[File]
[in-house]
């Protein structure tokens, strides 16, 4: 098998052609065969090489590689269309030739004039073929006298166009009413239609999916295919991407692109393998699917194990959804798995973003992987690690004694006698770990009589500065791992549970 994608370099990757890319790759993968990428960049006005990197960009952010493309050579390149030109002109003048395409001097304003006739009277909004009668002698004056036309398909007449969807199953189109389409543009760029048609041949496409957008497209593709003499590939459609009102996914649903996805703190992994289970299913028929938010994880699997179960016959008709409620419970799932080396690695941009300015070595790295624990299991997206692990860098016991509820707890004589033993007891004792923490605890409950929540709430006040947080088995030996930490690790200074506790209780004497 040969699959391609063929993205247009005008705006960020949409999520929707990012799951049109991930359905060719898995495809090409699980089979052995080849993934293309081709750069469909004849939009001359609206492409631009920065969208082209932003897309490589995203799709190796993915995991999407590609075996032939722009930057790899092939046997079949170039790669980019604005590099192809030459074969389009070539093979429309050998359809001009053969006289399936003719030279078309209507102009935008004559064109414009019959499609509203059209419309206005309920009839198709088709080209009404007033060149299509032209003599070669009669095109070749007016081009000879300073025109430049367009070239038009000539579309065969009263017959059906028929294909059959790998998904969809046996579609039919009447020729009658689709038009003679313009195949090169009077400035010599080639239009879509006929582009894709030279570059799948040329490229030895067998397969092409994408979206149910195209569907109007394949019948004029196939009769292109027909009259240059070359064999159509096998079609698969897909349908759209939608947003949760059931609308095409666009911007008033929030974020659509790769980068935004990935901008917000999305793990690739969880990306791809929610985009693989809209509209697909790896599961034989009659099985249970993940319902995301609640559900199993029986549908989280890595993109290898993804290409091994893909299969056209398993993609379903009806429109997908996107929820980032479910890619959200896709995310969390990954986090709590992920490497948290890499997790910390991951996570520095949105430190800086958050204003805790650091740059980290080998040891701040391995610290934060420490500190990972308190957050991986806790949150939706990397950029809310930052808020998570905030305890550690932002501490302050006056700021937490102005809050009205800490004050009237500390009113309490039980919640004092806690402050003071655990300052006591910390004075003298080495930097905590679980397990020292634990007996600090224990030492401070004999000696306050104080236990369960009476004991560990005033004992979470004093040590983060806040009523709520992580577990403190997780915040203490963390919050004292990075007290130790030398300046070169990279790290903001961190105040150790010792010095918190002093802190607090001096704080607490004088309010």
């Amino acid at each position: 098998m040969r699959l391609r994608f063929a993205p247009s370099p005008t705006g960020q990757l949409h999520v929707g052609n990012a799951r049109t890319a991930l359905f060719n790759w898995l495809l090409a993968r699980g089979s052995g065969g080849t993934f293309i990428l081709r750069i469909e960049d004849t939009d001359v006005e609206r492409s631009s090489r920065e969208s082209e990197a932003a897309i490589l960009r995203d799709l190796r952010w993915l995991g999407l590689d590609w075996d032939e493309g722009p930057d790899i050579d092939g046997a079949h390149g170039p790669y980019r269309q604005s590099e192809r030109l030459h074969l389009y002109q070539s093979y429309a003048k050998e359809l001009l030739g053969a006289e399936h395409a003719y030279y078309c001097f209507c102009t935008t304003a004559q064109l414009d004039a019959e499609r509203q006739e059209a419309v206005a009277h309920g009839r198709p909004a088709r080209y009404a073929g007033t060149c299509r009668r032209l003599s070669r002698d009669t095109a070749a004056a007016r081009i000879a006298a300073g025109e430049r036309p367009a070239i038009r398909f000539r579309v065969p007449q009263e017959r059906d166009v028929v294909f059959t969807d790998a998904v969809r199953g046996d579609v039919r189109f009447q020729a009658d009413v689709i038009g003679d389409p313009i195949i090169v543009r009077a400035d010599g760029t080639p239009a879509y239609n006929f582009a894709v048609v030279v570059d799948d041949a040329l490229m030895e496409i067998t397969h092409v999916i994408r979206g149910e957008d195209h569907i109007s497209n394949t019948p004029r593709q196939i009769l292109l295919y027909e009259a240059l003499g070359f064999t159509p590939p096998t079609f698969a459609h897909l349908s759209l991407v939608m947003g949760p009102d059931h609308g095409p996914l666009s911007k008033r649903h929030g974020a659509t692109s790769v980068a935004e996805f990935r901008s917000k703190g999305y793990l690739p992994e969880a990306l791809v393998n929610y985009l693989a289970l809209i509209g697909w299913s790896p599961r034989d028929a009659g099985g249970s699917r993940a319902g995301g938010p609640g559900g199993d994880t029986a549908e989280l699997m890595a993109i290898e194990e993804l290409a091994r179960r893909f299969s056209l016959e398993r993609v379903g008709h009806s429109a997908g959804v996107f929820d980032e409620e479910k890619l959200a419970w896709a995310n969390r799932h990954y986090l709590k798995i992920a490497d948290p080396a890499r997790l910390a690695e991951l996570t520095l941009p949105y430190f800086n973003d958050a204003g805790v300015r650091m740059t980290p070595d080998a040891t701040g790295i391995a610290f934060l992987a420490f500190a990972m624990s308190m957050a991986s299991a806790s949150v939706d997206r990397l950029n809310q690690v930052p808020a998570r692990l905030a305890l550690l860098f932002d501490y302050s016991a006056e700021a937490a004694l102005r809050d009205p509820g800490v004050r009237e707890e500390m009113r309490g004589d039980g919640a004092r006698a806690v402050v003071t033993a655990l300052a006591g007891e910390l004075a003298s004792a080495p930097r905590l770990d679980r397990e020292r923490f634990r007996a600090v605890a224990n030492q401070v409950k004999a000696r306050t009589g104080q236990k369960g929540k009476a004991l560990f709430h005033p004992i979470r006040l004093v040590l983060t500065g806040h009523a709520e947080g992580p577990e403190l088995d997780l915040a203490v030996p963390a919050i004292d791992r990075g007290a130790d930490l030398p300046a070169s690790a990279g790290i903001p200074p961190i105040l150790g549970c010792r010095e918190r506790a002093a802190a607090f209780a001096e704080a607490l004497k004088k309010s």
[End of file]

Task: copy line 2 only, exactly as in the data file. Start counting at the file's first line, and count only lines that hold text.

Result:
């Protein structure tokens, strides 16, 4: 098998052609065969090489590689269309030739004039073929006298166009009413239609999916295919991407692109393998699917194990959804798995973003992987690690004694006698770990009589500065791992549970 994608370099990757890319790759993968990428960049006005990197960009952010493309050579390149030109002109003048395409001097304003006739009277909004009668002698004056036309398909007449969807199953189109389409543009760029048609041949496409957008497209593709003499590939459609009102996914649903996805703190992994289970299913028929938010994880699997179960016959008709409620419970799932080396690695941009300015070595790295624990299991997206692990860098016991509820707890004589033993007891004792923490605890409950929540709430006040947080088995030996930490690790200074506790209780004497 040969699959391609063929993205247009005008705006960020949409999520929707990012799951049109991930359905060719898995495809090409699980089979052995080849993934293309081709750069469909004849939009001359609206492409631009920065969208082209932003897309490589995203799709190796993915995991999407590609075996032939722009930057790899092939046997079949170039790669980019604005590099192809030459074969389009070539093979429309050998359809001009053969006289399936003719030279078309209507102009935008004559064109414009019959499609509203059209419309206005309920009839198709088709080209009404007033060149299509032209003599070669009669095109070749007016081009000879300073025109430049367009070239038009000539579309065969009263017959059906028929294909059959790998998904969809046996579609039919009447020729009658689709038009003679313009195949090169009077400035010599080639239009879509006929582009894709030279570059799948040329490229030895067998397969092409994408979206149910195209569907109007394949019948004029196939009769292109027909009259240059070359064999159509096998079609698969897909349908759209939608947003949760059931609308095409666009911007008033929030974020659509790769980068935004990935901008917000999305793990690739969880990306791809929610985009693989809209509209697909790896599961034989009659099985249970993940319902995301609640559900199993029986549908989280890595993109290898993804290409091994893909299969056209398993993609379903009806429109997908996107929820980032479910890619959200896709995310969390990954986090709590992920490497948290890499997790910390991951996570520095949105430190800086958050204003805790650091740059980290080998040891701040391995610290934060420490500190990972308190957050991986806790949150939706990397950029809310930052808020998570905030305890550690932002501490302050006056700021937490102005809050009205800490004050009237500390009113309490039980919640004092806690402050003071655990300052006591910390004075003298080495930097905590679980397990020292634990007996600090224990030492401070004999000696306050104080236990369960009476004991560990005033004992979470004093040590983060806040009523709520992580577990403190997780915040203490963390919050004292990075007290130790030398300046070169990279790290903001961190105040150790010792010095918190002093802190607090001096704080607490004088309010």